As a first-year University of Toronto student, she says she encountered more difficult courses and a heavier workload than at her Winnipeg high school, where she received excellent grades and maintained a good relationship with teachers.
At the time, Berger-Viflanzoff was enrolled in the Faculty of Arts & Science’s math specialist program.
“I found I was getting worse grades and I was feeling a lot of self-doubt because of that, and I didn't really know how to interact with professors when I wasn't the top student,” she says.
“It felt very awkward for me to go and ask for help.”
Yet, Berger-Viflanzoff was also of the mindset that if supportive resources exist, she should use them. So, when she needed help managing anxiety, she turned to Health & Wellness staff and Trinity College’s on-site mental health services.
At its peak, she says anxiety prevented her from checking her grades or even reading her professor’ comments on assignments because she found herself taking them personally. Counsellors helped her cope by encouraging her to adopt constructive patterns of thinking and to identify thoughts that were irrational or anxious, she says.
Now, she is on track to graduate this year and attend law school in the fall. She says it’s important for students who are facing increased stress and anxiety to know about the range of mental health supports available to them.
Berger-Viflanzoff’s experience isn’t uncommon. And far more university students appear to be struggling with increased stress and anxiety this year due to COVID-19. One U.S. study published last September found 71 per cent of students reported higher levels of stress and anxiety due to the outbreak, citing worries about loved ones’ health, sleep disruptions and social isolation.
“Socially, everyone is feeling a little isolated and cut off,” Berger-Viflanzoff says.
In her conversations with students, Tarawally has noticed that many are demanding a lot of themselves even amid a crisis that has upended life around the world. The first step, Tarawally says, has been to explain that it’s OK to cut yourself a little slack.
“I’m finding a lot of students are expecting they should be better, they should be working more,” she says. “But no, this is a global pandemic and everyone’s tired and we’re not being our best selves. A lot of people aren’t really getting that.”
Tarawally empathizes with students, saying she sometimes has trouble getting out of bed in the mornings even though she’s typically an early riser.
“I’ve been doing way more sharing that I usually would so students understand their experience isn’t anomalous,” she says.
Tarawally recalls a student who said she felt needy for wanting to talk to people 24 hours a day, seven days a week. “Oh my gosh, do you know how many times I Facetime my mom?” Tarawally replied. “I’m 32, and I’m still like, ‘Mom, can you virtually rub my back?’ Don’t worry about it.’”
For students seeking motivation or structure in their lives, Tarawally usually provides practical advice such as rearranging routines to make space for relaxing activities – for example, reading or going for a walk outside – that break up the monotony of studying at home.
“You might push things back a little bit, but all of a sudden you’re going to mimic more of a regular school life and also start to energize throughout the day, so you won’t feel so tired,” she explains.
Tarawally has also encouraged students to find something to look forward to – whether that’s a physically distanced outing with a friend or grabbing a coffee. “It doesn’t need to be every day, but we should try to have positive things in the future because all the uncertainty can be so much,” she says.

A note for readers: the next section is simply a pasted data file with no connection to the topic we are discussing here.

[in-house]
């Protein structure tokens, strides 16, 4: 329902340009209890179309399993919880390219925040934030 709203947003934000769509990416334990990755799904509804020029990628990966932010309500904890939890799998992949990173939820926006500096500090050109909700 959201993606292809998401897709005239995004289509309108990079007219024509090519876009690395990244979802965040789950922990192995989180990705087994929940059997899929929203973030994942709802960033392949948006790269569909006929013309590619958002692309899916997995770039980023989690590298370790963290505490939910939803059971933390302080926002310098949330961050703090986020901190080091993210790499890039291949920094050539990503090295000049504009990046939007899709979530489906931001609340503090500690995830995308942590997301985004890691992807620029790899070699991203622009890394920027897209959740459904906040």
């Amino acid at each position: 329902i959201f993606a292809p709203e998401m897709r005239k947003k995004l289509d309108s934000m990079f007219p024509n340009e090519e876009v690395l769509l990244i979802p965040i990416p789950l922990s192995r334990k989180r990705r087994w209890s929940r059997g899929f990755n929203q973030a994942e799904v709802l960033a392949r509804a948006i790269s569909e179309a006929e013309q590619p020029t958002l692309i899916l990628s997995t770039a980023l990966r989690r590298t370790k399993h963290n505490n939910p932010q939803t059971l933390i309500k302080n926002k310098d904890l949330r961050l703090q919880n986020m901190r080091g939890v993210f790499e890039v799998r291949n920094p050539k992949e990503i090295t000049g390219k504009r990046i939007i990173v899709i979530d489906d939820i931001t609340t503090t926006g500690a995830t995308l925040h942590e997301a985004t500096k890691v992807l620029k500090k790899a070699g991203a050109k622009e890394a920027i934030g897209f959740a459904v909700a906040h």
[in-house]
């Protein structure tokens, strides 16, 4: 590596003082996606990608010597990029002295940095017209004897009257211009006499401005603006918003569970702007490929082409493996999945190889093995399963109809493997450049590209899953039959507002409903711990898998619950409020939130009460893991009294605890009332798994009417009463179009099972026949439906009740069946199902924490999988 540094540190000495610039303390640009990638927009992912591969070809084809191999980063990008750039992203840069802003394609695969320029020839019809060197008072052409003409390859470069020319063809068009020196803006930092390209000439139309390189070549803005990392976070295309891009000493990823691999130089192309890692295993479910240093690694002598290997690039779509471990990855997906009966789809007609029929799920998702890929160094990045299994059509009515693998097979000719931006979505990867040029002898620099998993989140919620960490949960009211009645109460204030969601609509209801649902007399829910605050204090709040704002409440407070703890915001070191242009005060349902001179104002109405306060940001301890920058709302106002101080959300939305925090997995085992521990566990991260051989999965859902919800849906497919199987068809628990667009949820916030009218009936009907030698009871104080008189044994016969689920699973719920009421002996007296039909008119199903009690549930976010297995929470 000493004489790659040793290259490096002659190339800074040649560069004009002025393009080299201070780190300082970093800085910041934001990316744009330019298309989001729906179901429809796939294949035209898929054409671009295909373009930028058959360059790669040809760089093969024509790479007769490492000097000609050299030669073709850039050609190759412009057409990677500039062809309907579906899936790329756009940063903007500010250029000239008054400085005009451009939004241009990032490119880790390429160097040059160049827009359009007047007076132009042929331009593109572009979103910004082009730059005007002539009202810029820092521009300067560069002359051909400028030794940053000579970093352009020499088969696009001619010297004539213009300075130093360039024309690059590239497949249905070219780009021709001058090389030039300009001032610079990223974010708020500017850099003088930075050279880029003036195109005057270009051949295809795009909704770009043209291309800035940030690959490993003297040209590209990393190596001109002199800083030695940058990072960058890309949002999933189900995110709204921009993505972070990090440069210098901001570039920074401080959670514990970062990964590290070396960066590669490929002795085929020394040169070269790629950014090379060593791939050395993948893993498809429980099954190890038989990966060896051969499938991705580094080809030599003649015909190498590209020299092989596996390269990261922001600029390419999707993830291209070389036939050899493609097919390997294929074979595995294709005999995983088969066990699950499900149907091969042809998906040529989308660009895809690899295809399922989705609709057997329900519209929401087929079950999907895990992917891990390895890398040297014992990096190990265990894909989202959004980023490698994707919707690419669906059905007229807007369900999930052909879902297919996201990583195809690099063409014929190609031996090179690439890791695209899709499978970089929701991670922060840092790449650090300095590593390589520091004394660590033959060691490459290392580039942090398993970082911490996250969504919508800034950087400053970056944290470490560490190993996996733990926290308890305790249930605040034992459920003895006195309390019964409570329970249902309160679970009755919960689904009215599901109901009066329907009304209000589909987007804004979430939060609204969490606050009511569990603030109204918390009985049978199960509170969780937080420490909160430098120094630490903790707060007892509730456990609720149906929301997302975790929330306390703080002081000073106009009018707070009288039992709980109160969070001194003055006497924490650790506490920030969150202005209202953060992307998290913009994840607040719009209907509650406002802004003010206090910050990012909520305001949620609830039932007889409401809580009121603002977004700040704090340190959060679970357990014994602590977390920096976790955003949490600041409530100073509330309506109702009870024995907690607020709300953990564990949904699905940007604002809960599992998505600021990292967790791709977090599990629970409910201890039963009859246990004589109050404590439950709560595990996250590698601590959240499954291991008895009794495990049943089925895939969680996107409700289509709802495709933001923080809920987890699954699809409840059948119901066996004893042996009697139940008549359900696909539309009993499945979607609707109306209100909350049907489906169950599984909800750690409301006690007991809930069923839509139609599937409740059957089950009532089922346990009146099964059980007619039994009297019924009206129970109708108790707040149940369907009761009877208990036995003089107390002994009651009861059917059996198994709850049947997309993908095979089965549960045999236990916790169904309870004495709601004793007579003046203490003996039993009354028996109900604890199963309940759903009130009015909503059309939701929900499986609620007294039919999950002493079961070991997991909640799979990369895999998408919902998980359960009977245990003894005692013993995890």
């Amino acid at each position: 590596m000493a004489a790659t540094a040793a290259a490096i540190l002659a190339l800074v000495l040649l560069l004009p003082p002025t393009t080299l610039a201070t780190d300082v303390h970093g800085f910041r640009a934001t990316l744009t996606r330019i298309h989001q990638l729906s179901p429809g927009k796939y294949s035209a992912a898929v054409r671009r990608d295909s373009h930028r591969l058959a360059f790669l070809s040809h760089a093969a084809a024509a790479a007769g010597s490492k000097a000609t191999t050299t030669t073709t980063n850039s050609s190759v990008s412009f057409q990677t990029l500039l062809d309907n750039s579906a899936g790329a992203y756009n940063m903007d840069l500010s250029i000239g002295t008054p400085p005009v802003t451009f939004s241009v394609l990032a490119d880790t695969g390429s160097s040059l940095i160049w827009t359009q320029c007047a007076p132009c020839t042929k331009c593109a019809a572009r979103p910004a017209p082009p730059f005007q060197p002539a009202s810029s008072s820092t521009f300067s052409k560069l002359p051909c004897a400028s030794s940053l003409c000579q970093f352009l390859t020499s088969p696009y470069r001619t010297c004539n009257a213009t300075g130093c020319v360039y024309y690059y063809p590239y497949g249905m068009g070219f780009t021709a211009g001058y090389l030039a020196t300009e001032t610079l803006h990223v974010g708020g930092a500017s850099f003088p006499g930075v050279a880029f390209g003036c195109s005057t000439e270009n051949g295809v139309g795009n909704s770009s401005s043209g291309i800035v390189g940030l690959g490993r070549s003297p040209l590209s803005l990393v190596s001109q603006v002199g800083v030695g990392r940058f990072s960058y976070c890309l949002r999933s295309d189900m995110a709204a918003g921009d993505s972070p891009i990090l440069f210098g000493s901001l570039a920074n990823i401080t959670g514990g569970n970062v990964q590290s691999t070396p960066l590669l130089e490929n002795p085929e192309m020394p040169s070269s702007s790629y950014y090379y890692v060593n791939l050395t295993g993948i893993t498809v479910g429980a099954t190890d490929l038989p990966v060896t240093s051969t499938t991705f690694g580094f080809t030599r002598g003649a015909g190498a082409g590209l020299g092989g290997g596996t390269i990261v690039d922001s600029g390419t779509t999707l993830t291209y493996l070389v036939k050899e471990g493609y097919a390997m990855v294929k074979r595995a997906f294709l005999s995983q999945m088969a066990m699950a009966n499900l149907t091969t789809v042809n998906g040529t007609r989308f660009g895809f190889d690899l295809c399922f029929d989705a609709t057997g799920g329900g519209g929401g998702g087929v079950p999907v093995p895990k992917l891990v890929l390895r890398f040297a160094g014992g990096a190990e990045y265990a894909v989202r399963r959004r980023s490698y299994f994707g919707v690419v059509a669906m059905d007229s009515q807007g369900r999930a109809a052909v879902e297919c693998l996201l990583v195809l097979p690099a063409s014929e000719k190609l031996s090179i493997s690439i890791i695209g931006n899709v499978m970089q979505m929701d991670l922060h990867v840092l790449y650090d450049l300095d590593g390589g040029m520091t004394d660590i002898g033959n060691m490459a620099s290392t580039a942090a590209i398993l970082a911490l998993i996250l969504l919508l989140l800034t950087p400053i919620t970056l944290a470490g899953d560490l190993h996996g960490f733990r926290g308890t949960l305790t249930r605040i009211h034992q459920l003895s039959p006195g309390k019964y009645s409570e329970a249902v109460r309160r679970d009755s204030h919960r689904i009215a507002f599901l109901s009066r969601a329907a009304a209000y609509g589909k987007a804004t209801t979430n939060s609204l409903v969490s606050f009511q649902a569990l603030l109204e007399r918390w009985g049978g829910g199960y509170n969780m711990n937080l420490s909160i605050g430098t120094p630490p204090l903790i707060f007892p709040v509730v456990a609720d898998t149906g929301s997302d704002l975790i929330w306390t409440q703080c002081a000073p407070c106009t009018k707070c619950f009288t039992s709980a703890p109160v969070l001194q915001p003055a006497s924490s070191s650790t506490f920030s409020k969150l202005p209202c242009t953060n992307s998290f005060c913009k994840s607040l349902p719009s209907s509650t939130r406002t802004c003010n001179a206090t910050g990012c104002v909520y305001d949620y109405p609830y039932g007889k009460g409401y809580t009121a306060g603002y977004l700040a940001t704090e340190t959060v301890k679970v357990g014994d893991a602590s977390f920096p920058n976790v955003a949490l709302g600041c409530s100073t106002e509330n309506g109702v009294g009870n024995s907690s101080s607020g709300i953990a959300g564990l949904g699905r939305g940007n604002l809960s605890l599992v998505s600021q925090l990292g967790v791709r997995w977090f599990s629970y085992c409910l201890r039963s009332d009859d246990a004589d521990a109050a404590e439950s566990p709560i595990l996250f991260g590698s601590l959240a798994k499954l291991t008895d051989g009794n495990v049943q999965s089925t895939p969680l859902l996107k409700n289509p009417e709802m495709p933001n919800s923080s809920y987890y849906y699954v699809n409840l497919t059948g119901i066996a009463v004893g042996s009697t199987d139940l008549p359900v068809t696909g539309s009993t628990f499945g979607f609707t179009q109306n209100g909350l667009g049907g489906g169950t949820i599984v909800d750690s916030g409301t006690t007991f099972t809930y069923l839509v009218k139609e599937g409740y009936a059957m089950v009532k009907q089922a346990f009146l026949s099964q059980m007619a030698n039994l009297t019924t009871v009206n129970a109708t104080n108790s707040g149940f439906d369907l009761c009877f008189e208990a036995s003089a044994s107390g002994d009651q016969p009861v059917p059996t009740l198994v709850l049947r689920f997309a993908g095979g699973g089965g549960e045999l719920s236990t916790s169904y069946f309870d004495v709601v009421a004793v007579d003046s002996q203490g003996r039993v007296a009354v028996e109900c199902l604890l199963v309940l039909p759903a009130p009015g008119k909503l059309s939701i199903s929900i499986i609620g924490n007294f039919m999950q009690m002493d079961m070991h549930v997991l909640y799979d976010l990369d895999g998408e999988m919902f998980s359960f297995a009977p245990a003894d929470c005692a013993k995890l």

When students ask her about dealing with loneliness, Tarawally gives them tips to make meaningful connections with people while still respecting public health guidelines. In one case, she helped an extroverted student communicate her safety concerns with a friend and negotiate what precautions they would take on their weekly walks.
Tarawally has also connected students who are currently living outside of Canada with My SSP, an on-demand 24-7 counselling service for all U of T students that’s accessible in over 35 languages, while those at Trinity can also see one of the college’s peer counsellors. Similar services are also available to through Health & Wellness Peer Support on the St. George campus, the Peer Support Program at U of T Scarborough’s Health & Wellness Centre and Peers Supporting Peers at U of T Mississauga’s Health & Counselling Centre.
Sharma says he often advises students to do one nice thing for themselves each day – for example, getting some fresh air, making a smoothie or calling a friend.
“That would really set them up for success because it’s easy to fall into the trap of sitting in bed, going on Zoom and not taking care of yourself,” he says.
He’s also reminded students not to expect too much of themselves at a time when many people are struggling with feelings of isolation and loneliness.
Just over a year into the pandemic, Tarawally says she is continually impressed by how “resilient and amazing our students are.”
“I’m so thankful people are reaching out and we’re always there – but I also want students to know they’re doing such a good job at a crumby time,” she says.
“They should be proud of themselves for persevering, and I hope that they know that.”
Similarly, Berger-Viflanzoff – now a senior community adviser at Trinity who organizes events such as online quiz nights to foster a sense of community – says she’s impressed with the resilience of the college’s first year students.
“I can't really grasp how difficult it must have been,” she says, referring to the prospect of launching a university career in the midst of a pandemic. “But the first-years I’ve spoken to are doing so well.
“They’re adaptive and kind people who are making the most of this year.”